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Turning Points Features

"Why don't he go himself and live in such a fine country, where there is an abundance of everything?"

In Oct. 1848, the U.S. government held a council with the Menominee Nation at Lake Poygan, in Winnebago County, to try to persuade them to give up their Wisconsin homelands and relocate west of the Mississippi. Fur trader Louis Porlier was there, and recalled how Menominee leaders reacted to the government proposal in this short memoir. Although at the end of the day the Menominee agreed to move west, when they inspected the Minnesota land two years later they argued successfully that the U.S. had mis-represented it, and refused to go. In 1854, a subsequent treaty established their reservation on 276,480 acres around Keshena, Wis., where most Menominee make their homes today.

Porlier's memoir quotes at length from a famous elder named Souligny (1785-1864), who relates a speech that the famous Ottawa resistance leader Pontiac (ca. 1720-1769) gave in Milwaukee in 1763, when trying to enlist Wisconsin Indians in his war of resistance against white settlers.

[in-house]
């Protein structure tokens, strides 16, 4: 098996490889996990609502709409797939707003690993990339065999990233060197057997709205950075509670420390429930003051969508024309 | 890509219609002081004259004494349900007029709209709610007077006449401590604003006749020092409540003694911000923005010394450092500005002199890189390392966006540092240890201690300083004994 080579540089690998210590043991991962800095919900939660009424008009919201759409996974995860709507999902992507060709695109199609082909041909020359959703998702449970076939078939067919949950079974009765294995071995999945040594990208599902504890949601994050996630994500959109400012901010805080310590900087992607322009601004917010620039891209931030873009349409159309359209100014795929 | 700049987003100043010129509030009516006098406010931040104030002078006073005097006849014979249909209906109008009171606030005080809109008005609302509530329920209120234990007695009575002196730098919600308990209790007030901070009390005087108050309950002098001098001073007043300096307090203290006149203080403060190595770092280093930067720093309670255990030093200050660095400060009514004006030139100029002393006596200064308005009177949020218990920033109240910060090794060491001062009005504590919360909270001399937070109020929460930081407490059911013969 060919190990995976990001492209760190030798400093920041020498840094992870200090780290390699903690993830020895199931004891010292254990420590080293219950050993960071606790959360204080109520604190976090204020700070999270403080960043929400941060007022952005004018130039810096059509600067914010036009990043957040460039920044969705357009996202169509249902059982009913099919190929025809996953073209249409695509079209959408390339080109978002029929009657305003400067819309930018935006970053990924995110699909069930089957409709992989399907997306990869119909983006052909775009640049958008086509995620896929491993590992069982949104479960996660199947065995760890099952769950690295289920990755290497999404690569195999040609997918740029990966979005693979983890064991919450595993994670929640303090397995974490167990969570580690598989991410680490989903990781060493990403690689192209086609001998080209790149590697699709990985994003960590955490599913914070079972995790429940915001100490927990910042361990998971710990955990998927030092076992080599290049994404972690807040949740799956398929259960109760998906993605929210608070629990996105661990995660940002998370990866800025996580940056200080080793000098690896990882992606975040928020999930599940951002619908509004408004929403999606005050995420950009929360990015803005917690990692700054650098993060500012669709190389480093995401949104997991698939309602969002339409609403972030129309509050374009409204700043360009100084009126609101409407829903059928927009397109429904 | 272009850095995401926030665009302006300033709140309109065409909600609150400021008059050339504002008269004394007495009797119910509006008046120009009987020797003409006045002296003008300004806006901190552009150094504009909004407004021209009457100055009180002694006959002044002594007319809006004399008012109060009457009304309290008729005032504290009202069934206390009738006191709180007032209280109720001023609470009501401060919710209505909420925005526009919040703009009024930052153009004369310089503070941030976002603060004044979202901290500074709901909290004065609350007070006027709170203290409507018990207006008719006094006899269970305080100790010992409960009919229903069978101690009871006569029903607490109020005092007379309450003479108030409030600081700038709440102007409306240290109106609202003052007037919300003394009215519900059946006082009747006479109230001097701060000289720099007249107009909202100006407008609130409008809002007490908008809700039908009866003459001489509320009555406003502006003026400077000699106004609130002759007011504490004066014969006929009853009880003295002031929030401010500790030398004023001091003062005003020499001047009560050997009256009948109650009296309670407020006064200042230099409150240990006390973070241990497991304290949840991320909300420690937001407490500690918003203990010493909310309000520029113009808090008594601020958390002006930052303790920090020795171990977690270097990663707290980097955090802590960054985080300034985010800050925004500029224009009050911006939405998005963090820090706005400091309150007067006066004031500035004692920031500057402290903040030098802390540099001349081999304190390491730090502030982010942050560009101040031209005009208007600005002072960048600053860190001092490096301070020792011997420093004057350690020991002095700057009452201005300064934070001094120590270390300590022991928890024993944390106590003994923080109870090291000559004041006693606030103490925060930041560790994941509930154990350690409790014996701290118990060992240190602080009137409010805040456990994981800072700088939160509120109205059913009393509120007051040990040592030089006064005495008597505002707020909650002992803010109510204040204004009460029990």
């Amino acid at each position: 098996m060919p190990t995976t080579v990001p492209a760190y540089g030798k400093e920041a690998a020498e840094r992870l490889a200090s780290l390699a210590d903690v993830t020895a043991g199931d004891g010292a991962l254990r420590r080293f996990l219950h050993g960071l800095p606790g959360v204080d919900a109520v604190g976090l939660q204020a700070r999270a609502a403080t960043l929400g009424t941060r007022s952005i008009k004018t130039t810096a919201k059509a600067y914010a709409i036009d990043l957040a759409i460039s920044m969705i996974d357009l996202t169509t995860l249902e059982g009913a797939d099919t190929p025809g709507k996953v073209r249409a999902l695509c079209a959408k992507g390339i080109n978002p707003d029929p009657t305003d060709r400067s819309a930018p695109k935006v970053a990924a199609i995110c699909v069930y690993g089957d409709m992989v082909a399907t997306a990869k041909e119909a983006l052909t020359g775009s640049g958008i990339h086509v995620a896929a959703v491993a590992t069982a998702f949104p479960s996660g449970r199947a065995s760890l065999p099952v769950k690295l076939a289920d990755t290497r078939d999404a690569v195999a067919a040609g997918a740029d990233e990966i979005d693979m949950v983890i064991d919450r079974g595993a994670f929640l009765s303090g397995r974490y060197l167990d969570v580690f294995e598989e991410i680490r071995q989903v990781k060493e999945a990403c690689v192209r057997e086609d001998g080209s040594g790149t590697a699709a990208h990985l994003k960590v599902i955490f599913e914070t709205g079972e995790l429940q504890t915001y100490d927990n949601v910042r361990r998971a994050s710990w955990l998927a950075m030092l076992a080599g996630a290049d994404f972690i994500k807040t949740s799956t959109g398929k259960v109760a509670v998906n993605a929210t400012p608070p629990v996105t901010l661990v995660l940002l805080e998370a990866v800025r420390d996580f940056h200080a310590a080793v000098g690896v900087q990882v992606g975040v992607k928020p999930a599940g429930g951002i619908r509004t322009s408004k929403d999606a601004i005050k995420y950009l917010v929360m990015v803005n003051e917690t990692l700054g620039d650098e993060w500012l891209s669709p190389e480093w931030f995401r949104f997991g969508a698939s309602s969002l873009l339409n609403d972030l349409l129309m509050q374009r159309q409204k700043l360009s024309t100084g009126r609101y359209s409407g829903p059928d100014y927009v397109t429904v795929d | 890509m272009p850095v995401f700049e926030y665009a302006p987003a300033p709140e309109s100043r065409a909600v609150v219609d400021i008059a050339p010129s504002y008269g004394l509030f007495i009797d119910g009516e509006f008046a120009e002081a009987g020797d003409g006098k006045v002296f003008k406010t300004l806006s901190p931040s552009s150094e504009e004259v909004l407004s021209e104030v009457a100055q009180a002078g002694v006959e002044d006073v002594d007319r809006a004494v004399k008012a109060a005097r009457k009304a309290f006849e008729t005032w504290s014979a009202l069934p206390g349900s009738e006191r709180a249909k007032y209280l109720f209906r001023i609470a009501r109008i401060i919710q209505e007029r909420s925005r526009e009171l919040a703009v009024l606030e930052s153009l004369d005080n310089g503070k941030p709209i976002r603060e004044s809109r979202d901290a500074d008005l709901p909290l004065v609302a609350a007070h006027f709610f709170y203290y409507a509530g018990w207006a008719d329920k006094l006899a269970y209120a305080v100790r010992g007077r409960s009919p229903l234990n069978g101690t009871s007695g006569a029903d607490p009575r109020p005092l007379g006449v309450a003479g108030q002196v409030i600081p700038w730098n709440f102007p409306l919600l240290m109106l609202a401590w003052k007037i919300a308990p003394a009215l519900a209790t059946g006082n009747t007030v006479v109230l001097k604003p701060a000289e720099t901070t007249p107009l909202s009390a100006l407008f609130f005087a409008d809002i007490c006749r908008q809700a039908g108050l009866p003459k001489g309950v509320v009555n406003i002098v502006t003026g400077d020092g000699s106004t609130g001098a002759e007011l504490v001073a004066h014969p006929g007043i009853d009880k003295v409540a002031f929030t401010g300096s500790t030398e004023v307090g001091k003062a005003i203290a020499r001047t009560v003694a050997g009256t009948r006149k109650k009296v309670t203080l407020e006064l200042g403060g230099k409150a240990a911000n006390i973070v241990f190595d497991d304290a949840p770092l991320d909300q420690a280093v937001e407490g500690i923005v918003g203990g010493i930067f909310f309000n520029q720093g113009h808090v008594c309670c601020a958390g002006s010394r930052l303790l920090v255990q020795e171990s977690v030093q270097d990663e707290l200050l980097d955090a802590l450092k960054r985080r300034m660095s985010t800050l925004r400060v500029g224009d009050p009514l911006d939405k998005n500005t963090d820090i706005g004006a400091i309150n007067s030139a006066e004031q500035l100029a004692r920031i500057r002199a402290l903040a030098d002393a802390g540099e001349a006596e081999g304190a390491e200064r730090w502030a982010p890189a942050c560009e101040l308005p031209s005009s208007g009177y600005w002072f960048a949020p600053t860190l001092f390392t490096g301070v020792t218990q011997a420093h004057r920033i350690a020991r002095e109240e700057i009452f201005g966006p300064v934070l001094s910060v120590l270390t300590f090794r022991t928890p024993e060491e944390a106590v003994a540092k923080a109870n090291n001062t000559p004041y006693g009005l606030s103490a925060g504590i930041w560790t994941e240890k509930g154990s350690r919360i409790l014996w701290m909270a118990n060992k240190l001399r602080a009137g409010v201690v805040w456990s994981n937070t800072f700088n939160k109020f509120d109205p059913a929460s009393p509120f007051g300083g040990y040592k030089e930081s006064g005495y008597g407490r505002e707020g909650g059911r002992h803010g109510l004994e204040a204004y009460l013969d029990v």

For the Menominee view of these events and their role in Wisconsin history (as well as much more information), visit the Menominee Nation home page at

Many more documents and accounts of Indian-white relations in Wisconsin are at Turning Points pages on the following topics:
Arrival of the First Europeans
Colonialism Transforms Indian Life
The French Fur Trade
The Black Hawk War
Treaty Councils
Indians in the 20th Century

Posted August 26, 2005

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